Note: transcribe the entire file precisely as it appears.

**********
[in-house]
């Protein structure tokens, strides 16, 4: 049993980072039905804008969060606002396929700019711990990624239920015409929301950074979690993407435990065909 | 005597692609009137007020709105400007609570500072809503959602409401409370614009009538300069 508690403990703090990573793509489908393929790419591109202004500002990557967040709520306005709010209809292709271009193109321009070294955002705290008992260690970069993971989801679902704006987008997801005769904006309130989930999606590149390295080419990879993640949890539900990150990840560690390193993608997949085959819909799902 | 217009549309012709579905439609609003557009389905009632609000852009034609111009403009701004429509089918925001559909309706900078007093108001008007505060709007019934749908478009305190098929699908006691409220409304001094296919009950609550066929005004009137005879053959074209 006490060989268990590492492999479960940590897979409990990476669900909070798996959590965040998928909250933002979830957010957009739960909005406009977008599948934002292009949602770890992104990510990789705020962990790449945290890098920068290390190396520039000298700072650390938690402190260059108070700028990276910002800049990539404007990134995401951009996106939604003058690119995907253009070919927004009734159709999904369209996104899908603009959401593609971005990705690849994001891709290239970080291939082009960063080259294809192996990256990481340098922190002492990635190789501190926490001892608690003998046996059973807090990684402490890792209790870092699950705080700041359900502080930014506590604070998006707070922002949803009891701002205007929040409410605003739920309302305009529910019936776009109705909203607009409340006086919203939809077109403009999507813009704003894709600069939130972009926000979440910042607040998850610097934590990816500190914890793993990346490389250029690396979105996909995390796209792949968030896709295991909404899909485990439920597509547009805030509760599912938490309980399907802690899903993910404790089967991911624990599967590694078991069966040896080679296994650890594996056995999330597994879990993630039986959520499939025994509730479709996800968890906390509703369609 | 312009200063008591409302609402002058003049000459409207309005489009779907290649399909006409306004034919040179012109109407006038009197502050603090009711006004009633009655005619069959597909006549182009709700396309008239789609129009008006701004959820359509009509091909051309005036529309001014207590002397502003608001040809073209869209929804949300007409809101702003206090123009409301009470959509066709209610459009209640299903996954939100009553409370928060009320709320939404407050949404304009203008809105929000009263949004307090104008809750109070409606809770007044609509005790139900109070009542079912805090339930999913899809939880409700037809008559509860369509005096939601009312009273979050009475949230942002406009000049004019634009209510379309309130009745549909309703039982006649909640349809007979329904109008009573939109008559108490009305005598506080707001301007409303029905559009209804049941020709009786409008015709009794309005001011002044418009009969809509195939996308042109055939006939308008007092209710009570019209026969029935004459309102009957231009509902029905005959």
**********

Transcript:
[in-house]
């Protein structure tokens, strides 16, 4: 049993980072039905804008969060606002396929700019711990990624239920015409929301950074979690993407435990065909 | 005597692609009137007020709105400007609570500072809503959602409401409370614009009538300069 508690403990703090990573793509489908393929790419591109202004500002990557967040709520306005709010209809292709271009193109321009070294955002705290008992260690970069993971989801679902704006987008997801005769904006309130989930999606590149390295080419990879993640949890539900990150990840560690390193993608997949085959819909799902 | 217009549309012709579905439609609003557009389905009632609000852009034609111009403009701004429509089918925001559909309706900078007093108001008007505060709007019934749908478009305190098929699908006691409220409304001094296919009950609550066929005004009137005879053959074209 006490060989268990590492492999479960940590897979409990990476669900909070798996959590965040998928909250933002979830957010957009739960909005406009977008599948934002292009949602770890992104990510990789705020962990790449945290890098920068290390190396520039000298700072650390938690402190260059108070700028990276910002800049990539404007990134995401951009996106939604003058690119995907253009070919927004009734159709999904369209996104899908603009959401593609971005990705690849994001891709290239970080291939082009960063080259294809192996990256990481340098922190002492990635190789501190926490001892608690003998046996059973807090990684402490890792209790870092699950705080700041359900502080930014506590604070998006707070922002949803009891701002205007929040409410605003739920309302305009529910019936776009109705909203607009409340006086919203939809077109403009999507813009704003894709600069939130972009926000979440910042607040998850610097934590990816500190914890793993990346490389250029690396979105996909995390796209792949968030896709295991909404899909485990439920597509547009805030509760599912938490309980399907802690899903993910404790089967991911624990599967590694078991069966040896080679296994650890594996056995999330597994879990993630039986959520499939025994509730479709996800968890906390509703369609 | 312009200063008591409302609402002058003049000459409207309005489009779907290649399909006409306004034919040179012109109407006038009197502050603090009711006004009633009655005619069959597909006549182009709700396309008239789609129009008006701004959820359509009509091909051309005036529309001014207590002397502003608001040809073209869209929804949300007409809101702003206090123009409301009470959509066709209610459009209640299903996954939100009553409370928060009320709320939404407050949404304009203008809105929000009263949004307090104008809750109070409606809770007044609509005790139900109070009542079912805090339930999913899809939880409700037809008559509860369509005096939601009312009273979050009475949230942002406009000049004019634009209510379309309130009745549909309703039982006649909640349809007979329904109008009573939109008559108490009305005598506080707001301007409303029905559009209804049941020709009786409008015709009794309005001011002044418009009969809509195939996308042109055939006939308008007092209710009570019209026969029935004459309102009957231009509902029905005959």